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must be available though buttons on the screen. The input characters
required in the use cases are all decimal digits. Thus the graphical interface
shall have a section with buttons corresponding to the numbers, plus a
comma and a delete button.
The initial screen that allows connection to the server should look like
Figure 14.6 (top). After connection, the layout of the screen is reconfigured
to support the operations performed during the acquisition use case. The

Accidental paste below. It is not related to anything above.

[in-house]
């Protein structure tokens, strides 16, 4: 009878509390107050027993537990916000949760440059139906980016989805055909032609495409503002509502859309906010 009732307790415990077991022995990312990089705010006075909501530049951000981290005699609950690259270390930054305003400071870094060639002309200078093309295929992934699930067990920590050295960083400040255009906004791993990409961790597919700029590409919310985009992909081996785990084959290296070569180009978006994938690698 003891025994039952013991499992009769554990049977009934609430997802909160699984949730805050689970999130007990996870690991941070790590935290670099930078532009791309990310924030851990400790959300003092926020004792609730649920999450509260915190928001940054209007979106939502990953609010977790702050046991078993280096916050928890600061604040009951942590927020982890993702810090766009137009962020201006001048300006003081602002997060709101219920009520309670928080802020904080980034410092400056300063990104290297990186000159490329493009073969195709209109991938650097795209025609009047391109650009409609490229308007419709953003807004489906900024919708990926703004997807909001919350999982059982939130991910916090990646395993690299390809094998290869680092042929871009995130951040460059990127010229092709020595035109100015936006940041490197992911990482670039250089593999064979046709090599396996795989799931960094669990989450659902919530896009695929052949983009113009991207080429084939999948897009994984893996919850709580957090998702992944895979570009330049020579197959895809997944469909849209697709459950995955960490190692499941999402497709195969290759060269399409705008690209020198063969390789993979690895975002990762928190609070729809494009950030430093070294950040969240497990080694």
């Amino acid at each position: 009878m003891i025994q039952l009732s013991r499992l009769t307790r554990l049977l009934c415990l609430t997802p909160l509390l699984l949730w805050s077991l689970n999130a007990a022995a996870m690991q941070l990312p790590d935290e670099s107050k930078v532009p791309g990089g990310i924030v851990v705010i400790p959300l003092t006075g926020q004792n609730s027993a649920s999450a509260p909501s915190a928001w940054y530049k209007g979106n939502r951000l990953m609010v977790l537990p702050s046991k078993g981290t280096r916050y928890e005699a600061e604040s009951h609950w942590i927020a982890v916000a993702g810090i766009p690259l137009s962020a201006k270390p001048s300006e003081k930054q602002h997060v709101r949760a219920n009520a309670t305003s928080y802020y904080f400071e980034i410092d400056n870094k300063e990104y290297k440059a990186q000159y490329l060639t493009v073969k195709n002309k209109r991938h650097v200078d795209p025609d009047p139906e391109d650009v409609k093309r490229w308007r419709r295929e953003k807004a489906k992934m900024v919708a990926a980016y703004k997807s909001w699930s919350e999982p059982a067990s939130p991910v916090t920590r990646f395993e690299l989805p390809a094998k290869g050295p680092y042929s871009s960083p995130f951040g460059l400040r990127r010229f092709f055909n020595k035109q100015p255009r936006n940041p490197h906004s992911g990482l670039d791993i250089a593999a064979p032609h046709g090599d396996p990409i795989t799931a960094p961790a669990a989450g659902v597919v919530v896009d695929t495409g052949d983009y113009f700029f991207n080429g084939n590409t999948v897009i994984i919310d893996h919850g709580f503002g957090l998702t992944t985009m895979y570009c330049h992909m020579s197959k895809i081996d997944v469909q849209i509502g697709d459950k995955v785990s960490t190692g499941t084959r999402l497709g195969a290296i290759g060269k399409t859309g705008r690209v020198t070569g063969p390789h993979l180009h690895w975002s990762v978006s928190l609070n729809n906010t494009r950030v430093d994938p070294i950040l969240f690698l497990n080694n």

screen should appear as in Figure 14.6 (bottom).
The second non-functional requirement is the presence of a bar code
reader. It can read both product codes and customer codes. The prototype
we develop will emulate the bar code reader in a separate window, shown in
Figure 14.7. The pressure on a button simulates the scanning of a bar code
from the reader.
The design of the interface is very simple. It consists of two main classes that
represent the two windows identified in the analysis above: the counter
terminal interface and the bar code reader emulation window.
Figure 14.7 Bar code reader window. Copyright © 2005 Sun Microsystems, Inc. All rights
reserved. Reproduced by permission of Sun Microsystems, Inc.
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